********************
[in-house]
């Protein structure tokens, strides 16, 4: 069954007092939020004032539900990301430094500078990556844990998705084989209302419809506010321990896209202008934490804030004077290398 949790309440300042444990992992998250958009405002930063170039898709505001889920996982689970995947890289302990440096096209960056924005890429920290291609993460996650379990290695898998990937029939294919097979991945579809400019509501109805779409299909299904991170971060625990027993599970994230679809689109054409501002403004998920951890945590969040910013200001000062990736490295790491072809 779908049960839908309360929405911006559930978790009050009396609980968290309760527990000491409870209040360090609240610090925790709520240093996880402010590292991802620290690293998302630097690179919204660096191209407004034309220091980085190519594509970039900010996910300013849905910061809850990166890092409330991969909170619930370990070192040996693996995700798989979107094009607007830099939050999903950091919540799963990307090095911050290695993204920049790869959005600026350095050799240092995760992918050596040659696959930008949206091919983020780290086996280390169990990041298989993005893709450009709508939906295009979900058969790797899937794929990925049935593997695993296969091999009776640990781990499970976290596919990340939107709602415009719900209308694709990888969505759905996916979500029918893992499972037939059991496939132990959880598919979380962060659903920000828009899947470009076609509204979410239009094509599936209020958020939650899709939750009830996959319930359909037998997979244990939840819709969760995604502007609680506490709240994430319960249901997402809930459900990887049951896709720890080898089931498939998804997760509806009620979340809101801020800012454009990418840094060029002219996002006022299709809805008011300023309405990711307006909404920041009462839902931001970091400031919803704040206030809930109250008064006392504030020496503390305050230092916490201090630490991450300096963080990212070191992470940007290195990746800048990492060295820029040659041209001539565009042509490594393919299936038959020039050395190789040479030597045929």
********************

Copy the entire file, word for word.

[in-house]
């Protein structure tokens, strides 16, 4: 069954007092939020004032539900990301430094500078990556844990998705084989209302419809506010321990896209202008934490804030004077290398 949790309440300042444990992992998250958009405002930063170039898709505001889920996982689970995947890289302990440096096209960056924005890429920290291609993460996650379990290695898998990937029939294919097979991945579809400019509501109805779409299909299904991170971060625990027993599970994230679809689109054409501002403004998920951890945590969040910013200001000062990736490295790491072809 779908049960839908309360929405911006559930978790009050009396609980968290309760527990000491409870209040360090609240610090925790709520240093996880402010590292991802620290690293998302630097690179919204660096191209407004034309220091980085190519594509970039900010996910300013849905910061809850990166890092409330991969909170619930370990070192040996693996995700798989979107094009607007830099939050999903950091919540799963990307090095911050290695993204920049790869959005600026350095050799240092995760992918050596040659696959930008949206091919983020780290086996280390169990990041298989993005893709450009709508939906295009979900058969790797899937794929990925049935593997695993296969091999009776640990781990499970976290596919990340939107709602415009719900209308694709990888969505759905996916979500029918893992499972037939059991496939132990959880598919979380962060659903920000828009899947470009076609509204979410239009094509599936209020958020939650899709939750009830996959319930359909037998997979244990939840819709969760995604502007609680506490709240994430319960249901997402809930459900990887049951896709720890080898089931498939998804997760509806009620979340809101801020800012454009990418840094060029002219996002006022299709809805008011300023309405990711307006909404920041009462839902931001970091400031919803704040206030809930109250008064006392504030020496503390305050230092916490201090630490991450300096963080990212070191992470940007290195990746800048990492060295820029040659041209001539565009042509490594393919299936038959020039050395190789040479030597045929």